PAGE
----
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Legends & Stories
Martha's Vineyard, Nantucket
With excerpts from
Myths and Legends of Our Own Land
by Charles M. Skinner 
by Henry Franklin Norton 
as well as other sources.
Legends & Stories From Martha's Vineyard
Typographical arrangement of this edition
© Abela Publishing 2014
This book may not be reproduced in its current format in any manner in any media, or transmitted by any means whatsoever, electronic, electrostatic, magnetic tape, or mechanical ( including photocopy, file or video recording, internet web sites, blogs, wikis, or any other information storage and retrieval system) except as permitted by law without the prior written permission of the publisher.
The Edgartown Lighthouse
The May-Flower Compact
Martha's Vineyard And Nantucket
Love And Treason
The Headless Skeleton Of Swamptown
The Crow And Cat Of Hopkinshill
The Old Stone Mill
The Origin Of A Name
Micah Rood Apples
A Dinner And Its Consequences
The New Haven Storm Ship
The Windam Frogs
The Lamb Of Sacrifice
Robert Lockwood's Fate
Love And Rum
The Whole History Of Grandfather's Chair
The Lady Arbella
The Red Cross
The Loyalists Of Massachusetts
Punishment For Wearing Long Hair In New
School Discipline In The State Of
The Schoolmaster's Soliloquy
The Story Of King Philip
I. Philip's People
II. Philip's Childhood Home
III. Massasoit And His Two Sons
IV. Philip Hears Of The English
V. Philip Meets The English
VI. Philip's Education
VII. Philip's Daily Life
VIII. Philip's Relations With The English
IX. Philip Becomes Grand Sachem
X. Philip's Troubles With The Whites
XI. Philip And The Indian Councils
XII. King Philip's War
XIII. The Last Days Of Philip
A Facsimile Of The Treaty Made At
In ye name of God, Amen. We whose names are underwriten, the loyall subjects of our dread soveraigne Lord, King James, by ye grace of God, of Great Britaine, Franc, & Ireland king, defender of ye faith, &c., haveing under taken, for ye glorie of God, and advancemente of ye Christian faith, and honour of our king & countrie, a voyage to plant ye first colonie in ye Northerne parts of Virginia, doe by these presents solemnly & mutualy in ye presence of God, and one of another, covenant & combine our selves together into a civill body politick, for our better ordering & preservation & furtherance of ye ends aforesaid: and by vertue hearof to enacte, constitute, and frame such just & equall lawes, ordinances, actes, constitutions, & offices, from time to time, as shall be thought most meete & convenient for ye generall good of ye Colonie, unto which we promise all due submission and obedience. In witnes wherof we have here under subscribed our names at Cape-Codd ye 11. of November, in ye year of ye raigne of our soveraigne lord, King James, of England, France, & Ireland ye eighteenth, and of Scotland ye fiftie fourth. Ano. Dom. 1620.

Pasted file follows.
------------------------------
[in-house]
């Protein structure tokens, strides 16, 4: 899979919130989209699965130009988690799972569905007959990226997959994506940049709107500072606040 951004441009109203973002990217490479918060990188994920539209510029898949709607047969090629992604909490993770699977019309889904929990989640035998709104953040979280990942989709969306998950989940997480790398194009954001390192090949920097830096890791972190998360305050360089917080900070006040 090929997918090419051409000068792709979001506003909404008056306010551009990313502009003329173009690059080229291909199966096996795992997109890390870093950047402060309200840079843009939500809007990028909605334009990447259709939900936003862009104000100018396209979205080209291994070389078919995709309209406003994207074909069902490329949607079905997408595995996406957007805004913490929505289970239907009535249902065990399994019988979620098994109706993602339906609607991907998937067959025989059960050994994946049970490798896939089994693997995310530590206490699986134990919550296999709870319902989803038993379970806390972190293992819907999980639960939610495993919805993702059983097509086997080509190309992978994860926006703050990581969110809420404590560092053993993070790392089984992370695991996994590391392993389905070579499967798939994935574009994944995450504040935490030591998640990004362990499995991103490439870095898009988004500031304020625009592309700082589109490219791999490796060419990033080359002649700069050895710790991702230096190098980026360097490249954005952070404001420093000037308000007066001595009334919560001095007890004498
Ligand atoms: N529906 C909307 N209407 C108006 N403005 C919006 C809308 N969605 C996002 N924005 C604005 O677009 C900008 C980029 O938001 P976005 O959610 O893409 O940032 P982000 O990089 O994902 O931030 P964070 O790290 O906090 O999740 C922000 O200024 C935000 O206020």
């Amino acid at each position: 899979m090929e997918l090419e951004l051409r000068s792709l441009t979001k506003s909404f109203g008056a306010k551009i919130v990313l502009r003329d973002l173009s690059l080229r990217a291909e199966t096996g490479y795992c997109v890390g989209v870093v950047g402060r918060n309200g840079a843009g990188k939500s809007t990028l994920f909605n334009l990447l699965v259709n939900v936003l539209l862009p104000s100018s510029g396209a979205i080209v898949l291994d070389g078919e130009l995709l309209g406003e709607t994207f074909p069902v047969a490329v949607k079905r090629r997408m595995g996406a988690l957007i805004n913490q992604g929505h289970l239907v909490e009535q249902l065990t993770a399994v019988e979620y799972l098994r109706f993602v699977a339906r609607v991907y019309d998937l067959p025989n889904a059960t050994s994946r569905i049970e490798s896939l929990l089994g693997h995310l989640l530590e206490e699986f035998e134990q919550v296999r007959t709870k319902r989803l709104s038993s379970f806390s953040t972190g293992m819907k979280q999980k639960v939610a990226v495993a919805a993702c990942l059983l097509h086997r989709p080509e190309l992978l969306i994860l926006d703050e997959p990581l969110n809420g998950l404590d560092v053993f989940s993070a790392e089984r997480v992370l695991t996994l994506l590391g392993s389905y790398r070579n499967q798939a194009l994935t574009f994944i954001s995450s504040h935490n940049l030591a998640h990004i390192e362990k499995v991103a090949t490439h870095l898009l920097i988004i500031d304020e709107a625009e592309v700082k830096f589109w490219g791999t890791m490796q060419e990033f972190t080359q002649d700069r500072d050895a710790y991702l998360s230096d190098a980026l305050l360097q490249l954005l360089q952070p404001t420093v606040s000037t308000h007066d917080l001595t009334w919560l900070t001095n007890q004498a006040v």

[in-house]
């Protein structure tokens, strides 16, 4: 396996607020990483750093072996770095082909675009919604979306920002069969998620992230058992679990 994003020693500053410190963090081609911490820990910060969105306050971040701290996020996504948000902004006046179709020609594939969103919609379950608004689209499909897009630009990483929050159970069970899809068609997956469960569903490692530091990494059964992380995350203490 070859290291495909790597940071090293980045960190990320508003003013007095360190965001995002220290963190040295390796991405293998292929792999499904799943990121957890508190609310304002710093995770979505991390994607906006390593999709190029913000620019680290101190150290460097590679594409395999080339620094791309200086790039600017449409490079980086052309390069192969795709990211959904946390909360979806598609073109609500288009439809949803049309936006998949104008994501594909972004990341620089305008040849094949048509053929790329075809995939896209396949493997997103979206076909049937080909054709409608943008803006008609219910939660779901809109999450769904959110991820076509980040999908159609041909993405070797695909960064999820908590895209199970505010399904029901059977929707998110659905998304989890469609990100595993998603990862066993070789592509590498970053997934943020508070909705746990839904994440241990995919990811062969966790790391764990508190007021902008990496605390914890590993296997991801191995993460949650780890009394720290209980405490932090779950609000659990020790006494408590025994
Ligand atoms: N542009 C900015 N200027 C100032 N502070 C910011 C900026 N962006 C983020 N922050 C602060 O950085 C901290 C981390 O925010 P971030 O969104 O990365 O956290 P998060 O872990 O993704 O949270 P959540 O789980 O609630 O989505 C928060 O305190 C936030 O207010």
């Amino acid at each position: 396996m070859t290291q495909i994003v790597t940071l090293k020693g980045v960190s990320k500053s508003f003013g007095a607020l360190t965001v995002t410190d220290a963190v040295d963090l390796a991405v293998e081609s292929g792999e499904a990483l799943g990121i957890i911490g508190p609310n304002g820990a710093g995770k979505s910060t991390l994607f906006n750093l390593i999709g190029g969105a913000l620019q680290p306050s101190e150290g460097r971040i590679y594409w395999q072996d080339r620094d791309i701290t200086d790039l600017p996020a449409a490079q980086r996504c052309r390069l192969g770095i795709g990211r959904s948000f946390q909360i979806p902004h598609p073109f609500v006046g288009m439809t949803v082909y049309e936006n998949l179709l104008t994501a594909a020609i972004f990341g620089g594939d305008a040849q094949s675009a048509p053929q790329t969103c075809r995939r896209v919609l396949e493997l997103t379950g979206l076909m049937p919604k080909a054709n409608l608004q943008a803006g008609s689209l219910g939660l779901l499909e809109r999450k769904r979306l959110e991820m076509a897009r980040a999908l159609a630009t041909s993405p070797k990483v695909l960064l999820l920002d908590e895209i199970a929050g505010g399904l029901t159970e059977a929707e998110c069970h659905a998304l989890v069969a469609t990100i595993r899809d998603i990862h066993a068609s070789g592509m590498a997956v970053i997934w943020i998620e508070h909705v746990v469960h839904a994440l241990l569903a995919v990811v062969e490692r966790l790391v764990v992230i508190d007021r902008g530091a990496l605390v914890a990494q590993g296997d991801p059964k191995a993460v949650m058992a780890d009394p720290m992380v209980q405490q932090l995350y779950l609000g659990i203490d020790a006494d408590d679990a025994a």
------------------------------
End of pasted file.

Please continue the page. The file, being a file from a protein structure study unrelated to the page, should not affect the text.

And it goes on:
An excerpt from
MARTHA'S VINEYARD by Henry Franklin Norton, 1923.
MARTHA'S VINEYARD, called "Noepe" by the Indians, which means in their picturesque language "In the Midst of the Sea," is the largest island on the southeastern coast of Massachusetts. It is twenty miles long and nine miles wide and but a few feet above the sea level in the eastern part, which is known as the Plains, one of the largest tracts of level ground in New England. However, the land gradually rises to an elevation of over three hundred feet above the sea level at Peaked Hill in Chilmark, not Indian Hill as believed by many summer visitors.
Martha's Vineyard, with Chappaquiddick, No-Man's-
Land, and the Elizabeth Islands comprise the County of Dukes County, which was incorporated November 1, 1668. The county was named for the Duke of York by the first governor, Thomas Mayhew, who was hoping thereby to gain royal favor. There are six towns on Martha's Vineyard. Edgartown on the east, named for Edgar, son of James II, who bore the title of Duke of Cambridge; Oak Bluffs on the northeast, named for its location and oak trees; Tisbury for the Mayhew Parish in England; later the village post-office was named Vineyard Haven because of its location; West Tisbury; Chilmark, for the English Parish of Governor Mayhew's wife, and Gay Head on the west, named for its wonderful cliffs of different colored clay.
DISCOVERED BY NORTHMEN IN A. D. 1000
The first Europeans that visited Martha's Vineyard were the Northmen, or Vikings, who landed about the year 1000AD, naming it Vineland. In some of their writings have been found descriptions that can be of no other place than Martha's Vineyard.
Another discoverer of this island was Verrazano, an Italian explorer, who first sighted the western extremity in 1524, and called it Claudia, in honor of the mother of Francis II of France.
The next explorer, and the first one to leave any account of the island, was Bartholomew Gosnold, of Falmouth, England. In 1602AD he sailed for Virginia. Contrary winds drove him to the Azores; thence he sailed a little north of west, and struck out boldly
The Famous Cliffs at Gay Head